I've been sick in bed for a whole week, so it's been a good opportunity to ponder some new resources. One is a great book 'The Architecture of Variation', by Lars Spuybroek, an architect, artist and author. It has essays about 'Uniformity and Variety', 'Material Evolvability', 'Moire Effects', 'The Radical Picturesque' and 'Variations in Evolutionary Biology'. Quite heady stuff, multi-layered contexts and voices. More exciting though are the images, (some selected and doctored below) that analyze lines and forms of organic growth that seem really relevant to my work.
I revisited folders of 'readings' from a decade ago and I'm amazed I still get excited over stuff I collected from then that is still philosophically relevant to the things I think about now, and which has come to define my work. I came across the statements (below the images) that I have always liked and that have held true to my thoughts about painting.
It's been a frustrating week because I have been dying to keep the momentum of the previous week going and work with the now ready under-painted surfaces. These 3 works will be pivotal to my defining my next show. I can only paint when I feel good, as it's so high energy, and I have to be feel strong and confident to pull it off.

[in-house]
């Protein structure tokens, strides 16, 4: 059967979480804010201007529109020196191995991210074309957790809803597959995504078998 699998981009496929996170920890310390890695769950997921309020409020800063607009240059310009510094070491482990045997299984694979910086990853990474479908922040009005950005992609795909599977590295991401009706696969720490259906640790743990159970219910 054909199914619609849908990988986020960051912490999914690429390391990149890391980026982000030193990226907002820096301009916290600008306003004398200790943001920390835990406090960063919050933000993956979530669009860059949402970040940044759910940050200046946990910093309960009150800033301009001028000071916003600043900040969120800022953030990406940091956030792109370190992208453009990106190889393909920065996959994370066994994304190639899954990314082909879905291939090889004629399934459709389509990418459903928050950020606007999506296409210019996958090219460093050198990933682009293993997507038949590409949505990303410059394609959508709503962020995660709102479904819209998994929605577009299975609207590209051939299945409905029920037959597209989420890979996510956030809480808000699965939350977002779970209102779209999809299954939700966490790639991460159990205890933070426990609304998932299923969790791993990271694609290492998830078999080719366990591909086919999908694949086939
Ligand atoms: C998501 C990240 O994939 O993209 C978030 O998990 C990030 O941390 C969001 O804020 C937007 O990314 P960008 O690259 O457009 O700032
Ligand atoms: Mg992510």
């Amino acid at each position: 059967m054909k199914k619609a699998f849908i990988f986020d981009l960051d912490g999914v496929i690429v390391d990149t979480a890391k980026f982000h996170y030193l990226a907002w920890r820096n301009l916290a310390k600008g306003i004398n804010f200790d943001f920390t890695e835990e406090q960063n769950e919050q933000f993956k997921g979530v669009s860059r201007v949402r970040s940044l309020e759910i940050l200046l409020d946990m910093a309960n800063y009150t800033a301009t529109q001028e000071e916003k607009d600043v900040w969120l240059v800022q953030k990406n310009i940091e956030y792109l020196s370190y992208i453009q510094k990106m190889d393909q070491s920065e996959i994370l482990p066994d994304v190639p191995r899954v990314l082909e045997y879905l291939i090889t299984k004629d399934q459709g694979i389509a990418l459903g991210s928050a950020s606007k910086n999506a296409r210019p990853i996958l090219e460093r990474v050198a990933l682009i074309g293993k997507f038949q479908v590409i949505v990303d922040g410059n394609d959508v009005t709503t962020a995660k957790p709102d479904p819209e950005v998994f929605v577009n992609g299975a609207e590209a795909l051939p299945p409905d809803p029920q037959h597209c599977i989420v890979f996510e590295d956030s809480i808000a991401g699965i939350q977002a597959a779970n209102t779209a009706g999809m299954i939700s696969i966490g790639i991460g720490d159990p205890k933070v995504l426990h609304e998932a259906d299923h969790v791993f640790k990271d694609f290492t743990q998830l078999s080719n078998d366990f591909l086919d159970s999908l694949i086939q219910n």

My deadline for the upcoming exhibition at Milford Galleries in Dunedin is the end of September, in readiness for the opening on the 24th Oct. The show will be called , 'Ardour'.
ardour (ˈɑːdə) or ardorn
1. feelings of great intensity and warmth; fervour
2. eagerness; zeal
[C14: from Old French ardour, from Latin ārdor, from ārdēre to burn]
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Images no.1-5 taken from The Architecture of Variation, Lars Spuybroek.
Image no. 6, 7 & 8, and below my own. All images colour doctored - need high colour this week!
There are all these painters. They're doing it now in the age of the internet and digitized multimedia. Why? All real painters know the pleasure of their medium... an outlaw medium.
Painting is a dense, layered and shifting thing, a complex and ambiguous visual fixing of the zeitgeist, and a cogently critical medium.
Painting bears physical record to the expressions of the human hand...In no other art medium is creation more permanently and intimately bound to the movement of the human body.
We can treat (painting) as indeterminate visual noise, holding at bay it's capacity to offer us meanings, equally, we may be fascinated and absorbed by what we see to a degree that goes beyond meaning. And it is exactly the exploration of these open ended areas of the either side of meaning and symbolic communication that has driven forward the history of painting, generating much of the distinctive complexity and richness....